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Game Design On Demand. Building mobile games for spaces. Museums, games, education and other great adventures.

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Building mobile games for spaces. Museums, games, education and other great adventures.

What’s a holodeck and what can we do with it??

Kellian Adams


This week my hubby and I got an invite that could not be declined: we were invited to try out Brown University’s new Yurt facility!!!! Who could resist a Yurt invite??! Not us, definitely. We would have gone at 2 in the morning on a Sunday if they’d asked us. We wanted to see this yurt!! 

So what’s a yurt?? You can check out this awesome Boston Globe Article for the details or read on and take a look at Yurt stats at a glance: 

Yurt: Yurt Ultimate Reality Theater

Created by: Brown University

Cost: 2.5 Million

Purpose: Fully immersive, 3-D, interactive digital room (ie: a holodeck). 

Deets: A domed ceiling, curved walls, and a thick clear acrylic floor lined with screens. Through these surfaces come approximately 100 million pixels of bright, high-resolution 3-D computer graphics, beamed by 69 stereo projectors powered by a cluster of computers. And you get to wear motion-tracking 3-D glasses. 

yurt. yurt. yurt. yurt. yurt. yurt. yurt. yurt. yurt. yurt. yurt. yurt. yurt. yurt. yurt. yurt. yurt. yurt. yurt. yurt. yurt.

yurt. yurt. yurt. yurt. yurt. yurt. yurt. yurt. yurt. yurt. yurt. yurt. yurt. yurt. yurt. yurt. yurt. yurt. yurt. yurt. yurt.

The Yurt Experience!

When we walked into the room, the first thing that strikes you is that it actually looks like a yurt. (Have you noticed that I love the word, "yurt"?) The theater itself is a round and sort of inviting room in what looks like a school building on the Brown campus. The yurt walls/screens are a soft white and I was politely offered some socks so I could walk around it.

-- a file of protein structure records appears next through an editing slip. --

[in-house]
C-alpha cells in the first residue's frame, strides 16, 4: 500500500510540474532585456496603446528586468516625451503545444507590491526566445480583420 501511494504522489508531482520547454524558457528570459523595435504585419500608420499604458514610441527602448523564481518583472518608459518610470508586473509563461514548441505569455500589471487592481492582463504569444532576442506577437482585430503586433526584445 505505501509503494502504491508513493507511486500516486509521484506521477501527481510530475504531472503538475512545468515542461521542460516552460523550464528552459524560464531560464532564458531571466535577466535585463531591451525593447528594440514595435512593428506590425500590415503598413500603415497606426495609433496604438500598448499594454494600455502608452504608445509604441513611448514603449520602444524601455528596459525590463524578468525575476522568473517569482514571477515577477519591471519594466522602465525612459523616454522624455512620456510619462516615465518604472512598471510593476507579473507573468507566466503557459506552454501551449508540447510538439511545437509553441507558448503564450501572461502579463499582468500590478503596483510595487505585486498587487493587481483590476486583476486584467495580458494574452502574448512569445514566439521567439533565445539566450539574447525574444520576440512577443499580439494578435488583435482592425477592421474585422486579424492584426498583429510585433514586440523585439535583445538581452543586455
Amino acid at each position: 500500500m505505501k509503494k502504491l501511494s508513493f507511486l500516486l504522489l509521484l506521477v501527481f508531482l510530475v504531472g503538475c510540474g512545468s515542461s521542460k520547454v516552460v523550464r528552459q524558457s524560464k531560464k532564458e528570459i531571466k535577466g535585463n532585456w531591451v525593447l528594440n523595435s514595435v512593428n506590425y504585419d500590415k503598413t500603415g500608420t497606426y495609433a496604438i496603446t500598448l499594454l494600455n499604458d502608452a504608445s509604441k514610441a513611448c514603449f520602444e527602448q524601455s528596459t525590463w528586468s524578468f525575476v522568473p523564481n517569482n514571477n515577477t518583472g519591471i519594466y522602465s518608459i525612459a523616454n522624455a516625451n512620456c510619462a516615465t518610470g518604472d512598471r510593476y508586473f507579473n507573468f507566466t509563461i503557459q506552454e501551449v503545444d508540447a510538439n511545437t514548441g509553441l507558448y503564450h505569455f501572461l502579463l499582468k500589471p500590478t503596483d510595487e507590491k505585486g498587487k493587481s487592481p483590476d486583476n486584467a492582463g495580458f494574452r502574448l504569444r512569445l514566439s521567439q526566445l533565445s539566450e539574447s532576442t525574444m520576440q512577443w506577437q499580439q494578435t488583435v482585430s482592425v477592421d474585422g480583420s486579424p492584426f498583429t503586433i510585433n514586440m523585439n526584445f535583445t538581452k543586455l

First we took a look behind the yurt walls to see where the magic happens- and how. Very, very fancy screens, mirrors, more mirrors, projectors, massive processing power… but I was less interested in the technology than I was in the interface so they powered up the yurt, handed the two of us 3D glasses (one with a tracking mechanism, one without) and off we sailed!

We saw a virtual wall mural, then the surface of the moon, then we were in a virtual living room where I genuinely wanted to sit on a comfy white couch that didn’t exist. We got to draw with a pen in 3D space, then walk around our creation as it hung in the air. 

There were two immersive art pieces. One that was connected to poetry and sound, the other that was just images and sound but it was without a doubt, fully immersive. I felt like I was in the dance scene from ready player one. 

No doubt this is the newest of new stuff and we felt like we were in the FYOOOOCHAAARRRR!! But what are the practical applications? So far the astro-geology program has been the most popular. Turns out the mars rover takes a lot of pictures every day! Render the images properly, plug them into the yurt and take a walk on Mars and Brown students spend class time walking around the Cave (the previous version of the yurt), pointing out what they see about the geology of Mars. Very cool application. Also, the artists from RISD (no big surprise) are building some beautiful, immersive art with the “draw” program and with the sound-and motion aspects like the immersive poetry that we saw. 

 

As a game designer, of course I wanted to play in there. What if you could play fruit ninja with the controller as your blade?? What if you could create a space ship flight deck simulator with buttons and toggles like space team? What if you could build a light saber training ball like the one Luke Skywalker trains with?!

 

But with a 2.5 million dollar research project, they need to be testing it out with more than fruit ninja. They need to experiment how it can help educate and augment arts, science, culture and humanities. And so of course… my mind went to my passion and addiction: museums. What if this could be used as a 3D, immersive rendering of something like the Giza Project at the MFA - to let us see an underground city that we don’t have access to? What if it could be used to combine collections that have been scattered and reconstruct their original environment. Say for instance, what if that comfy living room could be a rendering of an actual room from an ancient home in Antioch where the objects that were once there are all assembled together like they were a thousand years ago? Or what if we used it to recreate a historical environment that I can interact with? What if I could go to ancient rome and interact with characters in a 3D choose-your-own adventure? Sort of like a Mission Cheyenne but where you walk through space and look around. 

The possibilities are endless!! What would you do with a 1st gen holodeck?? Star Trek, here we come!